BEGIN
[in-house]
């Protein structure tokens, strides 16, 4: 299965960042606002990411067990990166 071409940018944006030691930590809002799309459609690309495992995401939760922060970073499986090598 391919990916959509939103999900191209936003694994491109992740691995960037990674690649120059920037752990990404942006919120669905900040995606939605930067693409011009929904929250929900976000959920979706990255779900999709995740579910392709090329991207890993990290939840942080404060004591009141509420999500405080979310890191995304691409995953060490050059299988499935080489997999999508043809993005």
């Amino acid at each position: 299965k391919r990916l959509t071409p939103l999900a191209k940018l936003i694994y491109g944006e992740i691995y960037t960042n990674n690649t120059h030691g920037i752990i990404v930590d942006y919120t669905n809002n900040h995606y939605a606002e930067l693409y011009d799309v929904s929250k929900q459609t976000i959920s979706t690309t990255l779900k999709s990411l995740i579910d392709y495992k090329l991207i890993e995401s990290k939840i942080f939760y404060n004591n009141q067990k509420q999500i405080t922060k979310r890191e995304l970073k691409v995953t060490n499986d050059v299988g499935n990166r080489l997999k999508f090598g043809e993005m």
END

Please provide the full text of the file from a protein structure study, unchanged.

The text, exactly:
[in-house]
């Protein structure tokens, strides 16, 4: 299965960042606002990411067990990166 071409940018944006030691930590809002799309459609690309495992995401939760922060970073499986090598 391919990916959509939103999900191209936003694994491109992740691995960037990674690649120059920037752990990404942006919120669905900040995606939605930067693409011009929904929250929900976000959920979706990255779900999709995740579910392709090329991207890993990290939840942080404060004591009141509420999500405080979310890191995304691409995953060490050059299988499935080489997999999508043809993005």
């Amino acid at each position: 299965k391919r990916l959509t071409p939103l999900a191209k940018l936003i694994y491109g944006e992740i691995y960037t960042n990674n690649t120059h030691g920037i752990i990404v930590d942006y919120t669905n809002n900040h995606y939605a606002e930067l693409y011009d799309v929904s929250k929900q459609t976000i959920s979706t690309t990255l779900k999709s990411l995740i579910d392709y495992k090329l991207i890993e995401s990290k939840i942080f939760y404060n004591n009141q067990k509420q999500i405080t922060k979310r890191e995304l970073k691409v995953t060490n499986d050059v299988g499935n990166r080489l997999k999508f090598g043809e993005m």